The title is a play on words of an actual method of detecting crime and how crime books are written – they are called police procedurals. Because the actions are so important to working out how the crime happened, it is important to clue the reader in step-by-step so they get a fix on how the crime was committed and who the guilty party may be.

What does that have to do with romance? A lot. Romance should not be written via a procedure. Romance is character-driven and people are not linear, nor do they do things in chronological order every time.

Let us look at the definition of PROCEDURE:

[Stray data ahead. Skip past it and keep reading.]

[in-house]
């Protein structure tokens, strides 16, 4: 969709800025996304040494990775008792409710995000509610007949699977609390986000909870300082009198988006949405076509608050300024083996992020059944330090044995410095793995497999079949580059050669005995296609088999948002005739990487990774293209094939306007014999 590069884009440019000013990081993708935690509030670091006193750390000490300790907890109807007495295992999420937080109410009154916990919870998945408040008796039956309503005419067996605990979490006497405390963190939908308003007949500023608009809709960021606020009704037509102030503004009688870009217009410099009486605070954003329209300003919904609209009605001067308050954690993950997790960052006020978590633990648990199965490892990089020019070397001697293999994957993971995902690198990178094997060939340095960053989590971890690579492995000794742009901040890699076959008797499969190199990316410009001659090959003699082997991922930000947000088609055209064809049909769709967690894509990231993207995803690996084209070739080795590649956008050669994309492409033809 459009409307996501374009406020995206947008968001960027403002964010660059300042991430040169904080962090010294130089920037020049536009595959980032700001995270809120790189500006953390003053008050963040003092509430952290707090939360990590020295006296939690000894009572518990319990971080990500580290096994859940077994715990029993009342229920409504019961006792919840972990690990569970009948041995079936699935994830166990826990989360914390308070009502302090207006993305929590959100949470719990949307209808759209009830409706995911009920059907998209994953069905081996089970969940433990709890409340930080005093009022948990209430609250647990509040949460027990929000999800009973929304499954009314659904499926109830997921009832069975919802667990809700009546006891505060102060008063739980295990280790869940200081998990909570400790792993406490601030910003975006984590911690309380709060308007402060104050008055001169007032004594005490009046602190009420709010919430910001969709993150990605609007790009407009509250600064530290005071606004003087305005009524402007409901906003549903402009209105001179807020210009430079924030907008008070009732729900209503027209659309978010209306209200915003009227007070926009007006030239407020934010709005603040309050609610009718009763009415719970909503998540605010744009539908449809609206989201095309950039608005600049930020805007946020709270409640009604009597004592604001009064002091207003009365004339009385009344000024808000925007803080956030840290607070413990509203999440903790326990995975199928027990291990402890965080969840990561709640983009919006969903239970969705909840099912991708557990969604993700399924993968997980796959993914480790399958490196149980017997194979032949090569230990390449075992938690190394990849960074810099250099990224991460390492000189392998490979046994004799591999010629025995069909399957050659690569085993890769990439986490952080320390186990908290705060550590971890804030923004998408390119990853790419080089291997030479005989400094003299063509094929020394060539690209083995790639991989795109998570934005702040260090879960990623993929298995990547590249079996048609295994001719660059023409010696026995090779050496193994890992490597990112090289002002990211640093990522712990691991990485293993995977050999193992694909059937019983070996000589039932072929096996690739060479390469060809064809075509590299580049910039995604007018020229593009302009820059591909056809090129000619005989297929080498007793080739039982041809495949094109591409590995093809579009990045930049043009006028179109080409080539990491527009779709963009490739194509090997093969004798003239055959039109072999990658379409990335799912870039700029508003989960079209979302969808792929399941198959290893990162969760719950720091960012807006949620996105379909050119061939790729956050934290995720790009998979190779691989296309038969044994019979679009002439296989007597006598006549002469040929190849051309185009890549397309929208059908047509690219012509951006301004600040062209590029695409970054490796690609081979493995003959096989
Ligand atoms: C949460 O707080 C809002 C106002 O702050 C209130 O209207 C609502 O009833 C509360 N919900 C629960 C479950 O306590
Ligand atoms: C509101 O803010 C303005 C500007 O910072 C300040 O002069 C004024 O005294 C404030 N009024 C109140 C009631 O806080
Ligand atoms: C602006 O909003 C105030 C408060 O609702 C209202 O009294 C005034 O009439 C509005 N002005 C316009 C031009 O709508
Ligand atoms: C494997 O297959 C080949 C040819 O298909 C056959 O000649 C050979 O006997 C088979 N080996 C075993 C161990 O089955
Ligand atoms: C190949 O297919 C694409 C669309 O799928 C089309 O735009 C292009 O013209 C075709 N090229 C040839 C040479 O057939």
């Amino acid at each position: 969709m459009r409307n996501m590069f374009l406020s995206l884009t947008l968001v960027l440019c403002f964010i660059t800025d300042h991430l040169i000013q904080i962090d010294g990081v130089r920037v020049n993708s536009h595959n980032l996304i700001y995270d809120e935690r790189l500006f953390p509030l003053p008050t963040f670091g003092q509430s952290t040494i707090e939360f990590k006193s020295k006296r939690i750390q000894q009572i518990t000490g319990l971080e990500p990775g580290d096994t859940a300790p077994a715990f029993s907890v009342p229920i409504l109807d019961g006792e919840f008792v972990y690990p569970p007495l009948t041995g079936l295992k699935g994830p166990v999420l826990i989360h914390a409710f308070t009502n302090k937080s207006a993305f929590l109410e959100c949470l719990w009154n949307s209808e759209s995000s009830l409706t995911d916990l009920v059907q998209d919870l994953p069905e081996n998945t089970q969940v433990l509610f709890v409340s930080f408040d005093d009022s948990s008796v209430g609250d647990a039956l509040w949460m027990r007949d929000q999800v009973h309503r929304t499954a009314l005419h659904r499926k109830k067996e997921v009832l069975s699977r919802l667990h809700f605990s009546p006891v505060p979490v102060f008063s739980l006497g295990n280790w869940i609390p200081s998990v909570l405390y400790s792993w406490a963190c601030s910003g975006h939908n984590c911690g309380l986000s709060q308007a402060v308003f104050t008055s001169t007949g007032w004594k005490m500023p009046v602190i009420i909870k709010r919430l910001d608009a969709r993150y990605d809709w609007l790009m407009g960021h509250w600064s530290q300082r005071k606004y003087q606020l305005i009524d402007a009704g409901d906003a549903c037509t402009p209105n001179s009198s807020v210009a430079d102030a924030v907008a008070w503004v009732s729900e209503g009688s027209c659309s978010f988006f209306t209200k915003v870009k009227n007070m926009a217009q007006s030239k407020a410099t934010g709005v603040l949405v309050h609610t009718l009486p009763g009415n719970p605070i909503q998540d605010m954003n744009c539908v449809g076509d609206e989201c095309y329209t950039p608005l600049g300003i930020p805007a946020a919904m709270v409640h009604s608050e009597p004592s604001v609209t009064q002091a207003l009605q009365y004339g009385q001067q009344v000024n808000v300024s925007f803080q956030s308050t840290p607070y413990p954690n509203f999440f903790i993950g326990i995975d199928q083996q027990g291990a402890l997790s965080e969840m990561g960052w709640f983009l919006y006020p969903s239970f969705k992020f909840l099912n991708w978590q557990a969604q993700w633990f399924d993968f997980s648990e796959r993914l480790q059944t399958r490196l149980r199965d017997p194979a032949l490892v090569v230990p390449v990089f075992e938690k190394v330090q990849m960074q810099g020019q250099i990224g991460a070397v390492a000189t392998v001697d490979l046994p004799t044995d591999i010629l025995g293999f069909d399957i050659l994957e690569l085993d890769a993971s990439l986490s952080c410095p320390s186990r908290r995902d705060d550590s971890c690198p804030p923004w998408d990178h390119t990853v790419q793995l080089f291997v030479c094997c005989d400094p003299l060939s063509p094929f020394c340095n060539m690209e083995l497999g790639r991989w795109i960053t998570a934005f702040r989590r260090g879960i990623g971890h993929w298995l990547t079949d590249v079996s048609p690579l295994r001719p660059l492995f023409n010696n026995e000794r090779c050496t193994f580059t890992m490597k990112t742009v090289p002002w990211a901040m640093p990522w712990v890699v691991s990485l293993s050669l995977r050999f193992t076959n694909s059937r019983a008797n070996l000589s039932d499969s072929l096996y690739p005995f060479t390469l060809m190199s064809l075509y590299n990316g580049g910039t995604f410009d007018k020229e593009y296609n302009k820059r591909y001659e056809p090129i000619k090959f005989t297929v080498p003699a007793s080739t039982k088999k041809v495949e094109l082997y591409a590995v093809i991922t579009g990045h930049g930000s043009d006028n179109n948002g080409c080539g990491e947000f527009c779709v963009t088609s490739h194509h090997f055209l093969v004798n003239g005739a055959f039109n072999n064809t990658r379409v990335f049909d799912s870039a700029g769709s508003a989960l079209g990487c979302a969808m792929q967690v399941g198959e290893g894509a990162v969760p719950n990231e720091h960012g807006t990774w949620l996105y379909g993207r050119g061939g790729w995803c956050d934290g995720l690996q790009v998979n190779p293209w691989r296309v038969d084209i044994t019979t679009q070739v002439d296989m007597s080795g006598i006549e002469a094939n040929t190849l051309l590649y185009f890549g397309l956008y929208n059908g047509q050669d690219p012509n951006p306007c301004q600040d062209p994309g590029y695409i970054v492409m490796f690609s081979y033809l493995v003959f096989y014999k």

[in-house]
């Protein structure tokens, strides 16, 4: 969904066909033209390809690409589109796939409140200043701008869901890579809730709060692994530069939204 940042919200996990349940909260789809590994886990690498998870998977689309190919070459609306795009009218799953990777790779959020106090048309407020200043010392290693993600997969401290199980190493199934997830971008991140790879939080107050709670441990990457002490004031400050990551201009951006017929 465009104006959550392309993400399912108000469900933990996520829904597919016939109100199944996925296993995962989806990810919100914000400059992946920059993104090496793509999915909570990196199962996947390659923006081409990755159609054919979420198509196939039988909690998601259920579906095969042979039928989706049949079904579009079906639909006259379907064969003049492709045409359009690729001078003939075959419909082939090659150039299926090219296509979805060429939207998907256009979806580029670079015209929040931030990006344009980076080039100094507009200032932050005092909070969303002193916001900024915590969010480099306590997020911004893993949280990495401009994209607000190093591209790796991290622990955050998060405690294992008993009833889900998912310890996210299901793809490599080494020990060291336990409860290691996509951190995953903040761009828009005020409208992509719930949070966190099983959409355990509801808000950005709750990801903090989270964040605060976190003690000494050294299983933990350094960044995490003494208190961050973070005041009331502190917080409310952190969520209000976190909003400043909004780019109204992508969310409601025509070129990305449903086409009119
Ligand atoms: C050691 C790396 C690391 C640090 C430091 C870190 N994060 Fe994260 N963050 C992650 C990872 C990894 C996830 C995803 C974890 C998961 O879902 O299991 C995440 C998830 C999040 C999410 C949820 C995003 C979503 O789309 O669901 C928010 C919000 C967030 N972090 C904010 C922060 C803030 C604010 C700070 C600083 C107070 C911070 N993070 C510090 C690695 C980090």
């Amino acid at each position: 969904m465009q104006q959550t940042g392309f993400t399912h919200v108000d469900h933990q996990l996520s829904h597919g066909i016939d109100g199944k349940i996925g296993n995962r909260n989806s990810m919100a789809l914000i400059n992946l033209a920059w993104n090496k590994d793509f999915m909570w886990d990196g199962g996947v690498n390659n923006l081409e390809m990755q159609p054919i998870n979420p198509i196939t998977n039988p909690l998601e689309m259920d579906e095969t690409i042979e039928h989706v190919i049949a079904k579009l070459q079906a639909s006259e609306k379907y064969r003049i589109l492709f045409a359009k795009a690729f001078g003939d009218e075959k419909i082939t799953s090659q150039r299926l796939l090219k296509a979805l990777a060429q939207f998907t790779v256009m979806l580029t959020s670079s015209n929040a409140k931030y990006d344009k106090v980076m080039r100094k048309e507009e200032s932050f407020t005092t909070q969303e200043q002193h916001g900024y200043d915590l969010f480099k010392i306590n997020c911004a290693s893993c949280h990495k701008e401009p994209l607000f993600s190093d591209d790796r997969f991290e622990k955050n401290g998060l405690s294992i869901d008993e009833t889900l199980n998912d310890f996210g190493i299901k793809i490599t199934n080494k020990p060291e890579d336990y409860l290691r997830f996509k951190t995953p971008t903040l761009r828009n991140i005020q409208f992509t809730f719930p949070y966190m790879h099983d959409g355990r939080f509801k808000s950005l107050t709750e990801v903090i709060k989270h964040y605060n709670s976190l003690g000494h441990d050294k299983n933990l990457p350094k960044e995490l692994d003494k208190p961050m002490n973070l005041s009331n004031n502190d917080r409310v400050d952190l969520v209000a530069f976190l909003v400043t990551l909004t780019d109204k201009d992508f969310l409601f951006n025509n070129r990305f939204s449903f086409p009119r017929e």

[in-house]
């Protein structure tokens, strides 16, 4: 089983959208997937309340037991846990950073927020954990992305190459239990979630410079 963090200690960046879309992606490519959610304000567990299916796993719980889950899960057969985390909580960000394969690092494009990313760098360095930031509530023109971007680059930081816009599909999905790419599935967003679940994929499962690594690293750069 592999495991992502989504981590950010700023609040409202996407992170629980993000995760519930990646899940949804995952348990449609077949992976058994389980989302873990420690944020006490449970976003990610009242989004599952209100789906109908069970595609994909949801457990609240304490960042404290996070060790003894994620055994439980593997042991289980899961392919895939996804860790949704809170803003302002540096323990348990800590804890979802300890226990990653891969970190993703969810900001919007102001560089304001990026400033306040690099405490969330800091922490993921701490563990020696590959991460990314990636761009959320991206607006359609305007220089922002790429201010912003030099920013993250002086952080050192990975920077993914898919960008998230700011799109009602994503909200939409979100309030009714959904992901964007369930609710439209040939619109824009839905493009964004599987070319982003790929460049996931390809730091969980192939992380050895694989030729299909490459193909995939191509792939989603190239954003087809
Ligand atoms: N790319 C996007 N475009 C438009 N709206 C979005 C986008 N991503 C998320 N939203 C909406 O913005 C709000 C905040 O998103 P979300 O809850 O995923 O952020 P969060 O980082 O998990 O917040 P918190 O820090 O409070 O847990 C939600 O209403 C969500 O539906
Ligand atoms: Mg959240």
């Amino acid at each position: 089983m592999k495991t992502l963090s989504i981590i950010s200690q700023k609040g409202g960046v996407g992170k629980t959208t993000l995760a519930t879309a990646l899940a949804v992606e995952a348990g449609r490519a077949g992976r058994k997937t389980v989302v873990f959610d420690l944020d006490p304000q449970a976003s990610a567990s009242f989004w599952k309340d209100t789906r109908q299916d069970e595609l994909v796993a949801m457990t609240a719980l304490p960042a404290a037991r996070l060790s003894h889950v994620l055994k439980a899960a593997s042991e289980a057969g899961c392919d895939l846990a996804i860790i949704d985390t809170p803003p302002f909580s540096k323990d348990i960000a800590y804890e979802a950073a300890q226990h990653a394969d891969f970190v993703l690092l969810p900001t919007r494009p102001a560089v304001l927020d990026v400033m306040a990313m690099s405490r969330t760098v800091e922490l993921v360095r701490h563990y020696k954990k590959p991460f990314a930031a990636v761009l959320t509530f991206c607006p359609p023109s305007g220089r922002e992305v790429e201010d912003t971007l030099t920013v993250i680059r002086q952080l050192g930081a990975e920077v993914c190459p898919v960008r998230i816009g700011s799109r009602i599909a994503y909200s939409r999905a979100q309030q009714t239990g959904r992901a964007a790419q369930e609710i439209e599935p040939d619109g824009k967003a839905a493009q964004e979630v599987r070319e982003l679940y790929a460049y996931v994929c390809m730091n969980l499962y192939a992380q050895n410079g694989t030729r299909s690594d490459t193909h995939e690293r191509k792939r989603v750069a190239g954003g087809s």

a particular course of action
a process or series of acts
a set sequence of steps

Many writers use procedure in their manuscripts. A connect-the-dots series of actions to take their characters where they want them.

The issue is that it bogs down the manuscript whose primary goal is to develop the romantic relationship. Making the characters go through specific steps over and over is tedious. Yes, it is important that the reader understand where the character is in the scene, but it can be written much tighter.

An example pf procedure:

Mary unlatched the screen door and then opened it, stepping out onto the porch to walk down the sidewalk to collect the mail.

A better, tighter way to write it:

Mary went to get the mail.

Look at your manuscripts and eliminate over long sentences that describe a series of steps. Ask your critique partners to be on the lookout for procedures that simply bog down the character’s actions. Writing tight action allows authors to spend more time on developing character and romantic relationships.

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